Millennials who could afford to consume wanted experiences, not stuff. I never saw peers brag about owning a pricey watch, but I have seen many photos posted of soul-searching adventure trips to Thailand. As I said, one should not generalize because it’s only the wealthiest millennials who could afford such things. But the wealthiest millennials are the ones who could have become homeowners. Instead they sought out the next avocado toast served with a view of a hip city core. Covid restrictions forced a set of people who had always been on the run to evaluate their home lives, or lack thereof.

Where had the largest generation been living prior to summer 2021?

Here’s a link to an SNL skit “The Millennials Skit” that sums up the complaints I was hearing about my own generation when I was in my early 20’s. If you can believe this, I did something stupid in my early 20’s. With so much hyperbole surrounding us, many don’t have a good sense of the facts.

In 2000, most millennials were in their parents’ houses, right where everyone expected them to be. The US population overall grew substantially since 2000. Many local zoning restrictions didn’t allow for concurrent rapid growth in the housing stock in the places with job growth.*

As millennials aged into adulthood, they were not buying houses or forming families at the rate previous generations had. PEW reports, based on Census data, that millennials are more likely to live with their parents than previous generations.

The group of millennials who were most likely to be living with their parents were men without a college degree. Most millennials were not living in their childhood bedrooms pre-Covid. Once again, it’s hard to generalize. Almost half already owned a home. Many were renting along with a friend or romantic partner. Whereas a majority of Boomers were married as young adults, less than half of millennials currently are. College-educated millennials are more likely to be married.

Millennials have kids later, so that would normally be associated with not buying houses before the age of 30. Some of the causality runs from the high cost of housing to the decision to put off having children. There is a long-running debate over whether millennials are different because they have different preferences from Boomers or because they are relatively economically disadvantaged. The combination of low wages for some and high home prices for many is an economic explanation for the initial hesitancy to purchase a house. Despite what the SNL skit said about us, most millennials are working now. Slower household formation is not due to chronic unemployment.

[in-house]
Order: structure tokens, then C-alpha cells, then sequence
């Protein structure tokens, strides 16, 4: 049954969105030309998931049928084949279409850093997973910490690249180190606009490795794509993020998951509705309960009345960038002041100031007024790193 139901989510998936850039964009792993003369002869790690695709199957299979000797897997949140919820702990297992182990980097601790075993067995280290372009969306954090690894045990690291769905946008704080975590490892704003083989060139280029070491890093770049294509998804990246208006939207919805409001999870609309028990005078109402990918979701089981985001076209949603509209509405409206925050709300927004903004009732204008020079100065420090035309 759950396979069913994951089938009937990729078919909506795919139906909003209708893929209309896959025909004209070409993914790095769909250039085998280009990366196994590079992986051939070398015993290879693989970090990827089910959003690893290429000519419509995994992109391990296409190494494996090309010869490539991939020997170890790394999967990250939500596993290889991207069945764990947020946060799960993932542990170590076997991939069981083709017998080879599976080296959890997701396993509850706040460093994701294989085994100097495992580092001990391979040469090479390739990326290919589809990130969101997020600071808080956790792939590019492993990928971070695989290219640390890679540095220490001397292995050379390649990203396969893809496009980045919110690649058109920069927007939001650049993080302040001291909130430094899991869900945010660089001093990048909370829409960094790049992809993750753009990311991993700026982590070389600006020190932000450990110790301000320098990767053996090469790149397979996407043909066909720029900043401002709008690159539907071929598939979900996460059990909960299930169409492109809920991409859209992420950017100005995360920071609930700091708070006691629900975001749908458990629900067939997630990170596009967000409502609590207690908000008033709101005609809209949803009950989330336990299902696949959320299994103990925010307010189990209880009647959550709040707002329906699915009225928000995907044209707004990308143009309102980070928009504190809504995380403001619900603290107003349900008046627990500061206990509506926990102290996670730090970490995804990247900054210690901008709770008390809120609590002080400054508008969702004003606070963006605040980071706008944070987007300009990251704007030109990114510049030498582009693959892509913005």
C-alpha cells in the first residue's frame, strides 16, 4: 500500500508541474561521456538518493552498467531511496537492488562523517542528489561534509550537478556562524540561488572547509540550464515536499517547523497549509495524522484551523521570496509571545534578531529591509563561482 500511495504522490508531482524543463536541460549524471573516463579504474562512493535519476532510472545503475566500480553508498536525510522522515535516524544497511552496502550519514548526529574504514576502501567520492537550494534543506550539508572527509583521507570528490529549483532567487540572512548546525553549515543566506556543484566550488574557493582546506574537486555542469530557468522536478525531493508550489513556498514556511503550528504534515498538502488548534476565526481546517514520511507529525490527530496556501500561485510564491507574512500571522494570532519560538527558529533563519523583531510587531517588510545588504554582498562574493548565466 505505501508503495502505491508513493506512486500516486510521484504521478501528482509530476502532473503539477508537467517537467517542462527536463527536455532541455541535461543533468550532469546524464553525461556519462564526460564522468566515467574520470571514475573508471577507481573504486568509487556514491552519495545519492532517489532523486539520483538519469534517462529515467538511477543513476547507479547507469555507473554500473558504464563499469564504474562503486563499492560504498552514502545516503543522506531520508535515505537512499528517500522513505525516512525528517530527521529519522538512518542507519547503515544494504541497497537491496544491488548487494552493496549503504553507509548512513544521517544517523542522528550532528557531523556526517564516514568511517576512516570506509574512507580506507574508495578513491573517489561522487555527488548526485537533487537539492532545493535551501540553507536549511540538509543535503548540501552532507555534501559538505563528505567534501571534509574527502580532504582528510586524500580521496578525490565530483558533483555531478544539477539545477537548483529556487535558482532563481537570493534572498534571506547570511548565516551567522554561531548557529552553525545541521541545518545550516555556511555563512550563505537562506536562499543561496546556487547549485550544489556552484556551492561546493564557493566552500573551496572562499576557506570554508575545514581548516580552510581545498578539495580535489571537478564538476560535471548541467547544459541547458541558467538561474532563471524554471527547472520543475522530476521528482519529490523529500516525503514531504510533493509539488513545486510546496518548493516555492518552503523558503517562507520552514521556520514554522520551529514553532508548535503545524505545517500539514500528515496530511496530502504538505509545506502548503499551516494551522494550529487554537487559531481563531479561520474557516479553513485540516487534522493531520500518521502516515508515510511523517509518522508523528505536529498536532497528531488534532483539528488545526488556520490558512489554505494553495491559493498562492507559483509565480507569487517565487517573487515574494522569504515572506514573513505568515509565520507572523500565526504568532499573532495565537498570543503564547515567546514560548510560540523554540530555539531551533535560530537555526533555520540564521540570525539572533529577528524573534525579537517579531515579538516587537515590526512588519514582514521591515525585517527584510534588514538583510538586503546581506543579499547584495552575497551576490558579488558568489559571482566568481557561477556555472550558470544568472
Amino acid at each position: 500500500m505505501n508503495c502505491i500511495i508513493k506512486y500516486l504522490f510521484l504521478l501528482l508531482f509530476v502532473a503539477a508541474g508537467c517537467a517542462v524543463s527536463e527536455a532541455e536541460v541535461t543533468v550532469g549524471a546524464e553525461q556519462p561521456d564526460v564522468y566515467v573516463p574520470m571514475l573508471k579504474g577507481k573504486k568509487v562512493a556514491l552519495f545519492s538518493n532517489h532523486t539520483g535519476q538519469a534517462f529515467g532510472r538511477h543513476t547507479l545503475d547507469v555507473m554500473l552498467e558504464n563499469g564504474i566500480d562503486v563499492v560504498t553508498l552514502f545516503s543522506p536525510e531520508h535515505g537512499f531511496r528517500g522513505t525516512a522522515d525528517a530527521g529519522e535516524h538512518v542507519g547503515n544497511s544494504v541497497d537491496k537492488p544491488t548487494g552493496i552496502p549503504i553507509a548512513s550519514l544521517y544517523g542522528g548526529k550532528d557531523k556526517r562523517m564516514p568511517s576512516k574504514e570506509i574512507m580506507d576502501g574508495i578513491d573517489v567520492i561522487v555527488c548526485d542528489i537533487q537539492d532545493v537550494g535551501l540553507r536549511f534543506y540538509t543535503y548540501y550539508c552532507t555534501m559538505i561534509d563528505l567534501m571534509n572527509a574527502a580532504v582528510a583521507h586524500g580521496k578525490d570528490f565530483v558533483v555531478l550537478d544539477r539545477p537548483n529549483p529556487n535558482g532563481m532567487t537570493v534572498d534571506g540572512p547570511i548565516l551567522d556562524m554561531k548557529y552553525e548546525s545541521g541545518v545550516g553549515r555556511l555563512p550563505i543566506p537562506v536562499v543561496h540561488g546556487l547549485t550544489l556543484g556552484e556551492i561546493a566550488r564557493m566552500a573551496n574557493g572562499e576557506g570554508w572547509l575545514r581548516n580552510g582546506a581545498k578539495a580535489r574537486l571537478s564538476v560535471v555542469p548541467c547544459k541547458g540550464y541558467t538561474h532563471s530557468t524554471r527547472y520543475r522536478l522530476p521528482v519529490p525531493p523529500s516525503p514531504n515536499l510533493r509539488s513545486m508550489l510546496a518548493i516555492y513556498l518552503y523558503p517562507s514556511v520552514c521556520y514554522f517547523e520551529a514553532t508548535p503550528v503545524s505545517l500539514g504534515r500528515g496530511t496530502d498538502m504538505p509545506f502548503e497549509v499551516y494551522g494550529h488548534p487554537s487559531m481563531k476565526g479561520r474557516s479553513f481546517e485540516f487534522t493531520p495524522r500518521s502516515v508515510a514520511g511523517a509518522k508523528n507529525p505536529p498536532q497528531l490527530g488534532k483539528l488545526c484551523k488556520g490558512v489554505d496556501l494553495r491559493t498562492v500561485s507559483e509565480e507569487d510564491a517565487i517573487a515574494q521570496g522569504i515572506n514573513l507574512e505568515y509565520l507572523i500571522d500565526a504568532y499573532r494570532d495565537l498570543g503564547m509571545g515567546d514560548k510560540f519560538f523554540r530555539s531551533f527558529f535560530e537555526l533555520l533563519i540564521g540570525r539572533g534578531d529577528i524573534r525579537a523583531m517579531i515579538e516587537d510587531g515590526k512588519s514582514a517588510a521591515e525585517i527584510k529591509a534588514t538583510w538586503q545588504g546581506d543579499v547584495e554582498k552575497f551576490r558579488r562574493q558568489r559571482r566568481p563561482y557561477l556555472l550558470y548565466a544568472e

The highest rates of living-with-parents were in expensive cities like New York and Miami. If you can live close to a good jobs hub without having to pay the high rent, then you can save money. With that personal savings, now that we are older, many millennials would like to jump into home ownership. 

This week I went into a local restaurant that is patronized by adults like me. On the chalk board was a poll “Backstreet Boys or NSYNC?” People were gleefully making chalk tick marks to vote for their preferred band. That’s just one of the subtle signs I have seen in the past year that millennials are in charge of the places I visit.

*Read Jeremy on zoning and the Horpedahl Zone of Affordability. Also see The Complacent Class on how America didn’t make it easy for a diverse set of millennials to thrive.

“Zoning Taxes” — The Cost of Residential Land Use Restrictions

Fascinating new working paper on why housing prices are so high in some markets, by Gyourko and Krimmel: “The Impact of Local Residential Land Use Restrictions on Land Values Across and Within Single Family Housing Markets.”

Key sentence from the abstract: “In the San Francisco, Los Angeles, and Seattle metropolitan areas, the price of land everywhere within those three markets having been bid up by amounts that at least equal typical household income.”

Economists, libertarians, and more recently “neoliberals” have long complained about land-use restrictions as a primary factor contributing to unaffordable housing. This paper provides some pretty solid data, at least for some housing markets.

Here’s a key chart from the paper, Figure 5. Notice that there is a lot of heterogeneity across cities. In San Francisco, land use restrictions add roughly four times the median household income to the price of housing. But in places like Columbus, Dallas, and Minneapolis, there is essentially no zoning tax. That’s not because these cities have no land use restrictions! It’s just that they aren’t currently binding.

The paper also notes that “zoning taxes are especially burdensome in large coastal markets.”

This is similar to what I showed in a very non-scientific map that I created (in about 5 minutes) for a Twitter thread that I wrote in January 2020 on housing prices. In that map and thread I pointed out that there are still lots of fine US cities where you can purchase homes for roughly 3 times median income (a commonly used rule of thumb for affordability).

Cities where you can buy the median house for about 3 times median income.

Will these cities continue to be affordable in the future? As demand increases, and supply-side restrictions remain in place, we would predict the same thing will happen to Columbus as happened to San Francisco. But probably not for decades.

So if you seek housing affordability, move to the Zone of Affordability! But let’s also work on reforming the rest of the country to make everywhere affordable.